Physical health is defined as the condition of your body, taking into consideration everything from the absence of disease to fitness level. Physical health is critical for overall well-being, and can be affected by: Lifestyle: diet, level of physical activity, and behaviour (for instance, smoking);
Increasingly health care professionals discuss physical and mental health in partnership as poor physical health can impact on our mental health and poor mental health often impacts on our physical health.
Eating a healthy, balanced diet is an important part of maintaining good health, and can help you feel your best.
This means eating a wide variety of foods in the right proportions, and consuming the right amount of food and drink to achieve and maintain a healthy body weight.
Physical Activity (Exercise)
How much physical activity should children and young people aged 5 to 18 do to keep healthy?
Children and young people need to do 2 types of physical activity each week:
- aerobic exercise
- exercises to strengthen their muscles and bones
Children and young people aged 5 to 18 should:
- aim for an average of at least 60 minutes of moderate intensity physical activity a day across the week
- take part in a variety of types and intensities of physical activity across the week to develop movement skills, muscles and bones
- reduce the time spent sitting or lying down and break up long periods of not moving with some activity. Aim to spread activity throughout the day. All activities should make you breathe faster and feel warmer
Good sleep is important for your child's physical and mental wellbeing.
A relaxing bedtime routine is one important way to help your child get a good night's sleep.
Relaxation tips to help sleep
Doing the same relaxing things in the same order and at the same time each night helps promote good sleep:
- A warm (not hot) bath will help your child relax and get ready for sleep.
- Keeping lights dim encourages your child's body to produce the sleep hormone, melatonin.
- Once they're in bed, encourage your child to read quietly or listen to some relaxing music, or read a story together.
- You could also suggest your child tries this relaxing breathing exercise before bed.
Know how much sleep your child needs
The amount of sleep your child needs changes as they get older.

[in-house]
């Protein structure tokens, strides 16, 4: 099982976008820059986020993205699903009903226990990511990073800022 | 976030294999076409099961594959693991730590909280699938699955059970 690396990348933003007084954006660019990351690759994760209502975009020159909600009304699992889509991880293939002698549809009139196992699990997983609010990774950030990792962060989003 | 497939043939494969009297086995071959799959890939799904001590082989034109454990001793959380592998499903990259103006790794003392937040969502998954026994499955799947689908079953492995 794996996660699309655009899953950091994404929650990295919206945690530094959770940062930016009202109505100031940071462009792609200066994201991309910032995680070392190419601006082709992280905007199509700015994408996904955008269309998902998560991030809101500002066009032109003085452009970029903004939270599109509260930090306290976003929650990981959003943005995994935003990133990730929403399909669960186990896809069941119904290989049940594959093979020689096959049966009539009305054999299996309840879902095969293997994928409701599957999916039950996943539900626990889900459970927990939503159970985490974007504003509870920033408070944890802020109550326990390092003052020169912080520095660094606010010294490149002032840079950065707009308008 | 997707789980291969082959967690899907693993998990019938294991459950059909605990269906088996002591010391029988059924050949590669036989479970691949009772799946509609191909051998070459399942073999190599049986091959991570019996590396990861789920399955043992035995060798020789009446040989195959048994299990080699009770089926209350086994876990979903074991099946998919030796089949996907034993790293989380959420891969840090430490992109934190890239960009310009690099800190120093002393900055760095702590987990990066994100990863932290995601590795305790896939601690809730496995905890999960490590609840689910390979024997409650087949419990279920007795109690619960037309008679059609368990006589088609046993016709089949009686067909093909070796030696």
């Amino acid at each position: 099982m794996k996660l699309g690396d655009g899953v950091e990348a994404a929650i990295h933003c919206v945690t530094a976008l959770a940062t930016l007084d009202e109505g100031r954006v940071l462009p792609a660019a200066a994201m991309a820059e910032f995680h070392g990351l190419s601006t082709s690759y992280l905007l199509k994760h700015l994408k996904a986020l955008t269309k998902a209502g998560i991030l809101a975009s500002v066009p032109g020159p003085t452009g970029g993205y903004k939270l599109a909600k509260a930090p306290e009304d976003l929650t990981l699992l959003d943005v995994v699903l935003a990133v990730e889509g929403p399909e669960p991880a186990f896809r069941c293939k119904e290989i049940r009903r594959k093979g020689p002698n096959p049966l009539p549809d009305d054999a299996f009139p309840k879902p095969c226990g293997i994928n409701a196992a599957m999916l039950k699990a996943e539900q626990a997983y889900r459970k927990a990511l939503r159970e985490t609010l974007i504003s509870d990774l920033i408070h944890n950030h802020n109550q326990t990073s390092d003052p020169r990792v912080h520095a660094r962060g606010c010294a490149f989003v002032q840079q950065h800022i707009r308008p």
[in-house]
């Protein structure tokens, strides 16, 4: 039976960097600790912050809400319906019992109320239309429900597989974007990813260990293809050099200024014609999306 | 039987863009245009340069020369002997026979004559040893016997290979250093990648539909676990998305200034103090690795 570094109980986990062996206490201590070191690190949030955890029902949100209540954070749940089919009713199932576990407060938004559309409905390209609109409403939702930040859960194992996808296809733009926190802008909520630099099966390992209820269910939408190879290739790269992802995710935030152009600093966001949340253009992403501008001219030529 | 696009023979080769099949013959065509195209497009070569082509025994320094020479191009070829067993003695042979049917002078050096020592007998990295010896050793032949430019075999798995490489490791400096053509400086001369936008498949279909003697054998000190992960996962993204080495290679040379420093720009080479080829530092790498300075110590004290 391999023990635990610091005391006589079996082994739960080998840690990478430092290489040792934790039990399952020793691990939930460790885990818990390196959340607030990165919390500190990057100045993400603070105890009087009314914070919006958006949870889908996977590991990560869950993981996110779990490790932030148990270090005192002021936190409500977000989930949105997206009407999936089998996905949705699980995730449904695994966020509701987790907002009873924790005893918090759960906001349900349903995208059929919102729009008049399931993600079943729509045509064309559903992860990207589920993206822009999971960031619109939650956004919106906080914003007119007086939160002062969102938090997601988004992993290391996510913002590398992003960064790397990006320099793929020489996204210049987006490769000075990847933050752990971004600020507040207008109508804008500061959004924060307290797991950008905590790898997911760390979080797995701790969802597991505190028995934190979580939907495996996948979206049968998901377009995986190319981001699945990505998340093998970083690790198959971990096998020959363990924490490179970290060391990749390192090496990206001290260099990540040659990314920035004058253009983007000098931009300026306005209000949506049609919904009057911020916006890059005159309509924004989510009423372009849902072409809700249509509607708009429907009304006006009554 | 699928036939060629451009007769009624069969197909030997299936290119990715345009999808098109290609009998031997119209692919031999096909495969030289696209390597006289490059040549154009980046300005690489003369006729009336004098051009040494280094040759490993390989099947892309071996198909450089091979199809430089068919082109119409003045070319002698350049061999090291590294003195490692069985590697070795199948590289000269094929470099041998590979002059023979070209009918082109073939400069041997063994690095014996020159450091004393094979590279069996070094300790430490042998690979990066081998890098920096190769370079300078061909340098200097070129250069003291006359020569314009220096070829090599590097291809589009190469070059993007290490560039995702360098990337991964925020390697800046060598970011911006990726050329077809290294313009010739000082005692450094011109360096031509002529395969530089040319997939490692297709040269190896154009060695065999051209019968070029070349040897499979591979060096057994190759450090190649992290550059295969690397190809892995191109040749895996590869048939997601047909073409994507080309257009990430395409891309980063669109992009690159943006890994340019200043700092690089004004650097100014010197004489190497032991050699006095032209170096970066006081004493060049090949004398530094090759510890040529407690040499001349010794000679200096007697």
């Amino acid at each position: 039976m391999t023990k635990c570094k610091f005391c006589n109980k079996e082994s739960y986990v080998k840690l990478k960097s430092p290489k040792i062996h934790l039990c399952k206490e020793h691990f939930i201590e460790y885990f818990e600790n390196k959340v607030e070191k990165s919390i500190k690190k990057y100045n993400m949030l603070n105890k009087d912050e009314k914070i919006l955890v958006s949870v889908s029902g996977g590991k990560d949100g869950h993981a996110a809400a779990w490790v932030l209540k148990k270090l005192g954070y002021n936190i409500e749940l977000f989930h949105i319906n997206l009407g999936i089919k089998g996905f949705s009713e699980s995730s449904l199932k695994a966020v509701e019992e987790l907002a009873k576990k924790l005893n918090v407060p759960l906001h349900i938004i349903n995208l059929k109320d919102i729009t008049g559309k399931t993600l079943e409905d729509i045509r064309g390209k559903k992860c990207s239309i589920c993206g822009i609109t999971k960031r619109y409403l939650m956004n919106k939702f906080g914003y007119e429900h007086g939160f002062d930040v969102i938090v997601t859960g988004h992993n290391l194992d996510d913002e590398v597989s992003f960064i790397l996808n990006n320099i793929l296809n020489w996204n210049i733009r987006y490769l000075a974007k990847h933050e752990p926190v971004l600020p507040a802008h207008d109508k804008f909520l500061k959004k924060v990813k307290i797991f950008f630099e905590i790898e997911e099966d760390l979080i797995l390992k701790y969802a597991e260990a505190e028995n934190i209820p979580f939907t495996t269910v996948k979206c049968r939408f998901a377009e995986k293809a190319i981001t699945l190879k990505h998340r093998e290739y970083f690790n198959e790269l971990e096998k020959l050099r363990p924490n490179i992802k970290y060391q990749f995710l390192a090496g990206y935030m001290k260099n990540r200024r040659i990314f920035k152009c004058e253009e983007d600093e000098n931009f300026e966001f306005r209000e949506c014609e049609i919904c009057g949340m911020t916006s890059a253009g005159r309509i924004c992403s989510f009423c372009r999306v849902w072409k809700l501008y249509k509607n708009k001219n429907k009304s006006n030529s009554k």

A 5-year-old needs about 11 hours a night, for example, while a 9-year-old needs roughly 10 hours.
This should not be confused with body size or shape. It is important to understand that we are all different and focussing on expectations and images on tv, magazines or social media can be very unhealthy and unrealistic. Children's body composition will change as they grow or hit puberty.
It can be unhealthy to be underweight or overweight. This will occur when calorie consumption or an imbalanced diet are not proportionate to physical activity.
If you are worried about weight you can check using a Body Mass Index calculator. A body mass between the 2nd centile and 91 centiles is generally considered healthy in children. There will always be exceptions to this and if you have any concerns you should speak to your GP.
School ProvisionThe school supports physical health in our children through our taught curriculum and through a programme of special events, assemblies and visitors. The school works with health professionals such as the school nursing team and with the catering company who provide school meals.
- Healthy diet and the impact of exercise is taught in EYFS and through the science curriculum.
- Healthy Schools Week.
- Promoting walking, scooting and riding to school.
- 2 hours of weekly PE which includes a range of activities including dance and gymnastics.
- Cooking sessions.
- Flu vaccinations.
- Gold PE Mark for the number of children who take part in additional organised sport.
- Swimming sessions at Parish Wharf.
- Specific sessions of PE that promote inclusion e.g. wheelchair basket ball and boccia
- Encouraging and rewarding health snacks at break times and packed lunches at lunchtimes.
- Gardening club.
- Walk to school week.